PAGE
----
Nintendo Switch must be more powerful

Bloomberg recently reported that Nintendo is working on a new, more powerful version of Nintendo Switch hardware that would allow the console to display games in 4K resolution when docked. It would definitely be a cool feature, but that’s not why this news is so exciting.

The truth is, the Switch has been underpowered for quite some time now, and it’s become a problem for anyone who uses the hardware as their primary console. The problem has never been a lack of 4K support, but rather the ability to deliver even graphically modest games to the player without having to make annoying performance compromises.

The question of optimization

The Switch came out four years ago and took off like a rocket due to the portable / console hybrid nature of the system design and the availability of a Mario game that has become an instant classic, a Zelda game. which … well, did the same, and an updated version of one of the best Mario Kart games ever.

The Xbox One and PlayStation 4 have received mid-generation power upgrades, and Microsoft and Sony follow-ups have attempted to bring some of the power of PC gaming to consoles. Nintendo released its system from the guts of a glorified cell phone. It was a bold choice that paid off, proving that some players are more interested in game library and portability than raw power.

The Switch wasn’t as powerful as the competition, but who cared? It didn’t have to be. Nintendo was making their own great games for the platform, and those worked really well. The difference in power between the Switch and its closest competitors was also much less pronounced in the pre-2017 era.

A Nintendo Switch and the new Nintendo Switch Lite, side by side

Photo: Michael McWhertor / Polygon

But this power gap has widened over time. Overcooked launched with significant frame rate issues; Ark: Survival Evolved had to be reduced to the essentials to work on the system. Motion Twin, the developer of Dead cells, apologized for the state of its Switch version at launch. And the most recent Switch port of a major game, Respawn Entertainment Apex Legends, is a very compromised experience.

Game developer Sterling Selover wrote about the challenges of porting Stingbot Forbidden arts to Switch in 2019. “In total, I spent 4 months working on the Switch port, while continuing to improve and finish the game on other platforms,” said Selover. “The Switch’s hardware is unique and unless a game is designed specifically for The Switch, it’s likely going to be very difficult to maintain consistency with consoles of more powerful hardware.”

This problem only gets worse as developers focus on the increased power of the PlayStation 5 and Xbox Series X. It will only be more difficult to create games that perform well on both console classes. The answer is either more time spent on optimization, which has its own costs and limitations for small teams, or design with the huge power disparity in mind early on.

Over time, however, it becomes more likely that more games with disappointing performance, load times, and resolution will be released for the Switch. This is bad news for everyone, with developers trying to deliver the best version of their games to fans who want to play high quality ports on their Switch. Something had to give.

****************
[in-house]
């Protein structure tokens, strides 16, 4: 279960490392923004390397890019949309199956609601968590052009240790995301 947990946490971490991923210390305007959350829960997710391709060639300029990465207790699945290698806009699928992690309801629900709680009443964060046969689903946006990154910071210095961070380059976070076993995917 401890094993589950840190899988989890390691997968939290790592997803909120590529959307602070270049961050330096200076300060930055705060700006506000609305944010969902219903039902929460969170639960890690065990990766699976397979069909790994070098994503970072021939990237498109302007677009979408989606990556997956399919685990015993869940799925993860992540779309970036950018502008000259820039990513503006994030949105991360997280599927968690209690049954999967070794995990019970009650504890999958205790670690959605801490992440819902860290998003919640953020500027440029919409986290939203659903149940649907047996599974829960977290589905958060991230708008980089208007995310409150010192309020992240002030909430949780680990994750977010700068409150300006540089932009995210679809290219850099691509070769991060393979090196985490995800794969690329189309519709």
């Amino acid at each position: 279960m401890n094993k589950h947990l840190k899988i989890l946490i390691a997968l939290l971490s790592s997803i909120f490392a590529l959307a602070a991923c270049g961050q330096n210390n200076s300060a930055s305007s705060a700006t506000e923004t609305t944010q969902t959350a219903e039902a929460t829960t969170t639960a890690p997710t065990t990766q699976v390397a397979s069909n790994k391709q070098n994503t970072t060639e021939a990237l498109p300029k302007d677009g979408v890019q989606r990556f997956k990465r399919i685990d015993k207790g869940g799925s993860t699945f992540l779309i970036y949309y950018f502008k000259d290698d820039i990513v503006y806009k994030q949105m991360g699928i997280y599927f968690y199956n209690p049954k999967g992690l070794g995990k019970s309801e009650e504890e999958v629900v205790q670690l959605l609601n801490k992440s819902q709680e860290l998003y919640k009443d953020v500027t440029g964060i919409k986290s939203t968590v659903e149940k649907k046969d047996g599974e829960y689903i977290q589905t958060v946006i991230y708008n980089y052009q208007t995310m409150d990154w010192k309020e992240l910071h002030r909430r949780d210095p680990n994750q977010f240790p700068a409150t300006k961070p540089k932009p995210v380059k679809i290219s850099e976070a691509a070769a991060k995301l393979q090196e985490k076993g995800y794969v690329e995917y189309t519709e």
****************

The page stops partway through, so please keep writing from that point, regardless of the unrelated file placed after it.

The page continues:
So what does more powerful hardware do for us?

The new Switch hardware is also said to include technology that would allow developers to optimize system performance.

“Adding DLSS would be a boon for new games and developers,” Polygon’s Michael McWhertor explained in a recent console post. “Nvidia’s technology uses AI to accelerate graphics rendering through image reconstruction, maintaining high image quality while delivering improved frame rates. Put simply, it allows a video card to render a game at a lower internal resolution – reducing the load on the GPU – because it uses Nvidia’s AI algorithm to generate a reconstructed image that looks just as good (or, in some cases better than) the game rendered in native resolution. “

Forget about the frame rate and resolution arguments. The real issues here are the readability and feel of each game. The developers want to create Switch ports that allow gamers to see and understand the action while ensuring that games are still fun to play. This is the goal.

Nintendo put developers in a tough spot with the original Switch: The system isn’t powerful enough to compare to competing consoles, but it sells so well that developers may feel like they can’t. not afford to ignore it. By ramping up the power of the lowest-end console on the market, Nintendo can make game development easier across the board, which could lead to more – and better – ports for all the games you want to play in. shifting.

By offering more powerful Switch hardware and getting gamers on that more powerful hardware as quickly as possible, Nintendo could give developers an ecosystem where they can spend less time optimizing their games to achieve that goal. It also means that developers who spend time creating scalable engines can use more of the features of those engines on the Switch while still keeping the game playable in terms of raw performance.

The best of times? More ports, done in less time, using less resources, that look better and perform better And that’s good for everyone … except maybe Microsoft and Sony.